Board of Public Works to enter into the arrangement suggested in the second proposition of the company, it is clear that thereby no easement was created in the land in favor of the market company, and the company recognized the fact that Congress might lawfully dispossess the market company from the use and occupancy of the grounds. The qualified acceptance of the proposal, at most, only constituted an implied assurance on the part of the Governor and Board of Public Works that the company, so far as those officials had the power, would not be disturbed in its possession without just cause. There was no agreement that a source of revenue would be supplied adequate to meet the expenditures, or that the District assumed liability for any deficit in the revenue. If, however, the correspondence, and action taken thereon, could be construed as importing an agreement to impose a pecuniary liability on the District, an inspection of the terms of the organic Act of February 21, 1871, c. 62, 16 Stat. 419, providing a government for the District of Columbia, clearly establishes that it was without the power of the officials undertaking to enter into the arrangement. The making of regulations with respect to the use of the market grounds and the establishment of a tariff of charges, with the power to subsequently alter or abolish the same, and the authority to incur a pecuniary liability with respect to the improvement of the market grounds, the erection of market buildings, and the operation of the market were beyond question within the province of the legislative assembly, and any assumption on the part of the Governor, either with or without the sanction of the Board of Public Works, of authority to conclude the legislative assembly in such matters would have been purely ultra vires.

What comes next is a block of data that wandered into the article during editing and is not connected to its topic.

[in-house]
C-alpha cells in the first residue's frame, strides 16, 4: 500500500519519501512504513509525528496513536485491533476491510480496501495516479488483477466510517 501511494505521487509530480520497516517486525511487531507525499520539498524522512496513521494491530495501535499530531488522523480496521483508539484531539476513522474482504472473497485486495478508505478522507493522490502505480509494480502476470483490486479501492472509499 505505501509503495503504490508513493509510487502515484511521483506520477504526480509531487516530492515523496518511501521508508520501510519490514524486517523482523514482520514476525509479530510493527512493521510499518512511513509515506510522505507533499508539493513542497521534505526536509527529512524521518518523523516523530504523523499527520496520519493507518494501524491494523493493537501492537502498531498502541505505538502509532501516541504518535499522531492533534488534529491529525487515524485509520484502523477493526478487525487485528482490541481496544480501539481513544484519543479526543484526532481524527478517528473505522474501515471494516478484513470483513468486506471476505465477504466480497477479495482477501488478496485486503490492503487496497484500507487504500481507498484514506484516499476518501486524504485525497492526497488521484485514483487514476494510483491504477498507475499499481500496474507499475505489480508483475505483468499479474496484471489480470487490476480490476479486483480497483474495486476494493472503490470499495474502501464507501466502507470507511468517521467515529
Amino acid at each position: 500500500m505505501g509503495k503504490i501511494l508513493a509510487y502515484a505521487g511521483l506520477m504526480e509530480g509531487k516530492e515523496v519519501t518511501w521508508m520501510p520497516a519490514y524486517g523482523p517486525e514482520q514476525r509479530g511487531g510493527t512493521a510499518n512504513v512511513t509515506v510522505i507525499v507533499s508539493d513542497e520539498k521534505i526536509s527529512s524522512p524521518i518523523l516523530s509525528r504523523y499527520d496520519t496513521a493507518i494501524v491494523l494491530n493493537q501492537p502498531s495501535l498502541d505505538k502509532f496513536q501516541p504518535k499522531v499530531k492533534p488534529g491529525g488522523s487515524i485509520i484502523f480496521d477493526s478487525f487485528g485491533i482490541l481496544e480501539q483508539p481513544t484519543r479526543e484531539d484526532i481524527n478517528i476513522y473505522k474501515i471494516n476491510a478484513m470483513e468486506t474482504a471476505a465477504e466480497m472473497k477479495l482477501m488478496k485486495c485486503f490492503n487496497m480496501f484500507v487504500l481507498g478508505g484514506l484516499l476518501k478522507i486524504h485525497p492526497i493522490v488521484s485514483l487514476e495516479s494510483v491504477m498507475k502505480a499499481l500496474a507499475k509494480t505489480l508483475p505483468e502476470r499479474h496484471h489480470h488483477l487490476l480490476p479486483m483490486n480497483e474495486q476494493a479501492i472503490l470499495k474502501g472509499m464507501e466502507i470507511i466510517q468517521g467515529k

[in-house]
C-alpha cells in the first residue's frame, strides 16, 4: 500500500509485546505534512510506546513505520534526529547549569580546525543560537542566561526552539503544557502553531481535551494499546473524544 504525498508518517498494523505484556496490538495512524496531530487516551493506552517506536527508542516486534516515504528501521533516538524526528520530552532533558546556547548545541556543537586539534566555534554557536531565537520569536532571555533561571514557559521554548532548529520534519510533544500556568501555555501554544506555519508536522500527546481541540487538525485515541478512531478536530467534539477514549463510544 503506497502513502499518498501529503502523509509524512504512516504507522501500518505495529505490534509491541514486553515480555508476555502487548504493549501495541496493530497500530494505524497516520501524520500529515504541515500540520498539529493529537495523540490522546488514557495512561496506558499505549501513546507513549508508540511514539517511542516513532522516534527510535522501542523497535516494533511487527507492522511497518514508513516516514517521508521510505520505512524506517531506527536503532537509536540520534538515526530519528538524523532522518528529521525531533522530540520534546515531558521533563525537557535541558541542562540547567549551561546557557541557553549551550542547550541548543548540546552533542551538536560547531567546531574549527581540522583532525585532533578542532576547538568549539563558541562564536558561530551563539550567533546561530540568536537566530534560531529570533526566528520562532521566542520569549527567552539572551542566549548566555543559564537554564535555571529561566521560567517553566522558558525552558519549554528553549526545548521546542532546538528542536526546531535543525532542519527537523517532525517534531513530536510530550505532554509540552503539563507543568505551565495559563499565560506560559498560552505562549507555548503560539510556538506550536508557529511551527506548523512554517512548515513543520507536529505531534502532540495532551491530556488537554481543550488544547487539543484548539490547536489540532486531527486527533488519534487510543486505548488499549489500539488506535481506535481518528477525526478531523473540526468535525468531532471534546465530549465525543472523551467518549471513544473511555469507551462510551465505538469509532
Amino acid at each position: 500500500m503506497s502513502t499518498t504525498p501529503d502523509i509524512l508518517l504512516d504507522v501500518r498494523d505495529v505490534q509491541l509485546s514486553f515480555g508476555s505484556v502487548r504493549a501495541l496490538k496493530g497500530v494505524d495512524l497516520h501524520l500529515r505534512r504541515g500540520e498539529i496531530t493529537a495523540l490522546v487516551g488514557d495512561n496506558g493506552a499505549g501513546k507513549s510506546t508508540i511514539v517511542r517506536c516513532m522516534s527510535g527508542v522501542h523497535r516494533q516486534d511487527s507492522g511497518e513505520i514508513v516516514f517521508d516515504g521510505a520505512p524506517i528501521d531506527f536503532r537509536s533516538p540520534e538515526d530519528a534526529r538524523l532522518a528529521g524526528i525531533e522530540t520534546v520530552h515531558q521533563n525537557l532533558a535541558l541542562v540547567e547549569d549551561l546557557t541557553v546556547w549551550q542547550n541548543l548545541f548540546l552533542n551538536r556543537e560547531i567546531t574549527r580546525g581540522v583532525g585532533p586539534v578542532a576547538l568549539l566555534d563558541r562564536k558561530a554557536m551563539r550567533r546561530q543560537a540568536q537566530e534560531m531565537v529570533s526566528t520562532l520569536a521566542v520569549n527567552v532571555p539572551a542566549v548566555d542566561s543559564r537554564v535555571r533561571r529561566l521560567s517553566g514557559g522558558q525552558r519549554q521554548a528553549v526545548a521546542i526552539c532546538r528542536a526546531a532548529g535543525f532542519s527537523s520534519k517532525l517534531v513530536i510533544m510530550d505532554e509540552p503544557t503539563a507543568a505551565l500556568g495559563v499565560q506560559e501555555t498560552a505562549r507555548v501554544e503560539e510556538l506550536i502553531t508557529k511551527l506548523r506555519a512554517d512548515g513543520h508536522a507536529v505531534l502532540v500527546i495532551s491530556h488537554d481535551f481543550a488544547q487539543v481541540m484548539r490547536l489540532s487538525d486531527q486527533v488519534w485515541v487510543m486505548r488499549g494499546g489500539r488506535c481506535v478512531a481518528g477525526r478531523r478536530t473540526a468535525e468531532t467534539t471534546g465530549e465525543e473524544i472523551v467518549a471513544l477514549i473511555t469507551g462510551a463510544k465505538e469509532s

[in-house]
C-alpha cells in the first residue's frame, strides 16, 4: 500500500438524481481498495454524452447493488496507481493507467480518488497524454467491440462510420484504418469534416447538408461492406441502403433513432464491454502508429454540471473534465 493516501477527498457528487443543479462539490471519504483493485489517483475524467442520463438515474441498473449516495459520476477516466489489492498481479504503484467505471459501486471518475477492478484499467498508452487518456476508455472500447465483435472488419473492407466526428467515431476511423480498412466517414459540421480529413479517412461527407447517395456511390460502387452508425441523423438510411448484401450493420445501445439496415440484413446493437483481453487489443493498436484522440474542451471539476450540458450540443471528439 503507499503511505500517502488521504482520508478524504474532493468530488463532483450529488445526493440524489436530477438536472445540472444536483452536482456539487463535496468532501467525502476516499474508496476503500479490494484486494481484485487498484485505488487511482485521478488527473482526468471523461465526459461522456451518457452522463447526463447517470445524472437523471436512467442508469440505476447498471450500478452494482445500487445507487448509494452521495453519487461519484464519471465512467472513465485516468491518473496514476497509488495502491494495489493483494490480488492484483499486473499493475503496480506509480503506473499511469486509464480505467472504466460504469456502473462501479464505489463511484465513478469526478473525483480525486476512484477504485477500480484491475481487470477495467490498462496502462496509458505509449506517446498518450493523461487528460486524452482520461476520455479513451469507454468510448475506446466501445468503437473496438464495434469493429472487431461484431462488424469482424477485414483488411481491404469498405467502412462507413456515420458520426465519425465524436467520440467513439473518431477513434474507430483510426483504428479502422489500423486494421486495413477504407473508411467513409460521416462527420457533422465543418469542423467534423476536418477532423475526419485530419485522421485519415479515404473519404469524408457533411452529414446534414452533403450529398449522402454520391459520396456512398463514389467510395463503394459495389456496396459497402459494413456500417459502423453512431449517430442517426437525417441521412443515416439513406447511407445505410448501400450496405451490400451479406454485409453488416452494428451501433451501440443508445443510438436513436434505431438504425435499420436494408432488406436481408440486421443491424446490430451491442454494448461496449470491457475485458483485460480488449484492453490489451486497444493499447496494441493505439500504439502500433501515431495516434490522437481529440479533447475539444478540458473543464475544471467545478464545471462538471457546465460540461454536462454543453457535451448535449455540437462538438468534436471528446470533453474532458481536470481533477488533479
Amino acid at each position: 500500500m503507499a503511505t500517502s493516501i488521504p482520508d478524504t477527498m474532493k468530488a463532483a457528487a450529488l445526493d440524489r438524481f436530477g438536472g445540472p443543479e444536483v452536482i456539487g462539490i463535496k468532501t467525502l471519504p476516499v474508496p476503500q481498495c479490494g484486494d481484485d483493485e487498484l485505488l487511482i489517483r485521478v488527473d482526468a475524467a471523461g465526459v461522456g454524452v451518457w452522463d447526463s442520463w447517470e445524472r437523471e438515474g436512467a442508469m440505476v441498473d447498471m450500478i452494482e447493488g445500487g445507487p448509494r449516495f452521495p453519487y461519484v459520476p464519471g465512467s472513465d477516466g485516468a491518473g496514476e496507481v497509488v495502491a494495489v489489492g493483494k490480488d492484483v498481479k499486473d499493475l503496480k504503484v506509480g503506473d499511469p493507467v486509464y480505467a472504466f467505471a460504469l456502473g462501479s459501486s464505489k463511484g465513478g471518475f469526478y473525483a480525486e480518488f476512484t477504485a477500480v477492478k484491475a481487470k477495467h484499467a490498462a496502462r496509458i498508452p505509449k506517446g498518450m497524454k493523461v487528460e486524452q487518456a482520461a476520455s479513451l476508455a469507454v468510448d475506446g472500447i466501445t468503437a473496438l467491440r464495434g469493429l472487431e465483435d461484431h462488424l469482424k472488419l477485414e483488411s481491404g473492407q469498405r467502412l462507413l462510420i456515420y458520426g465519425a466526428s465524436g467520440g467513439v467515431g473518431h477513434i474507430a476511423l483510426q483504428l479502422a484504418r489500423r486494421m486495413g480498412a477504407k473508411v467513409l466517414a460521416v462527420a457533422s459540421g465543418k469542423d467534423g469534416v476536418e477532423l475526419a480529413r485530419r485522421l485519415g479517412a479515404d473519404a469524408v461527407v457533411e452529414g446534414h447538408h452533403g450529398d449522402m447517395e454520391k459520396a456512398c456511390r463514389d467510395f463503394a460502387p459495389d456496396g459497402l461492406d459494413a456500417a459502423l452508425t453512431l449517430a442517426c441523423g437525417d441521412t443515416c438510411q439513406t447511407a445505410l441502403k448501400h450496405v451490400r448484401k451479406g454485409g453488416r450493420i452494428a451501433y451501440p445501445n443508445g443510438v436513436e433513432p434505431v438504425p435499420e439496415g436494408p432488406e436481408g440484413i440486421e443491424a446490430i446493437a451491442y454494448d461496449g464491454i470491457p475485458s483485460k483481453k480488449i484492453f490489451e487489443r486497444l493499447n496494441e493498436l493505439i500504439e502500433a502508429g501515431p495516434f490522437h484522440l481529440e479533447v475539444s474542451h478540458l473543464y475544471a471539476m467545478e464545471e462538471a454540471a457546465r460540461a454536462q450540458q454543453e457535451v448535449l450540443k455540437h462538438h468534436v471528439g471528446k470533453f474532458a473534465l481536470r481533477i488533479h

There was nothing in the conduct of the District subsequent to 1874 which, if it possessed the power, could be construed as a ratification of the alleged contract, or as importing binding efficacy upon the District. There was certainly no recognition of the market company as a mere employee making expenditures and disbursing revenues solely as the agent of a principal, and the District authorities were never notified that the
market company would look to it for repayment of any deficit in revenues. So long as the company was willing to care for the grounds and to operate the market while the annual revenues were less than the ordinary expenses of management, as appears to have been the case, without calling upon the District to assume the responsibility for a deficit, there was no occasion for the District to take decisive action. The furnishing of accounts, beginning with 1888, possesses no weight, as manifestly the District was interested in the ascertainment of the fact whether or not there was any surplus revenue to which it was entitled.
The facts in the case at bar bear no analogy to those which were present in the cases referred to in Pomeroy's Equity Jurisprudence [Footnote 2] (Vol. 1, sec. 390), to which our attention has been directed by counsel for the appellant. There, individuals, acting on the supposition that they had a title to or interest in lands, expended money in erecting buildings or other improvements thereon, while the real owner stood by and made no protest. No ground exists for the pretense that such was the case here. A court of equity will not relieve an individual from the operation of the statute of frauds, which requires that interest in lands be created by an instrument of writing, and imposes an equitable lien upon land in favor of one who makes improvements thereon, knowing that the title is in another, especially where the money is expended under an express understanding with reference thereto had with the owner, but will leave the party to the remedies, if any, which a court of law provides.
These views dispose of the case, and require an affirmance of the decree of the Court of Appeals of the District of Columbia.
"Washington Market Company, November 8, 1871"
"Hon. Henry D. Cooke, Governor of the District of Columbia:"
"Sir: In section 16 of the charter of this company of May 20, 1870, the open space at the intersection of Ohio and Louisiana Avenues with Tenth and Twelfth Streets is assigned as a market for cattle, and bulky and coarse articles to be sold in quantities from the wagon, and the marketing of such products in Pennsylvania and Louisiana Avenues is prohibited."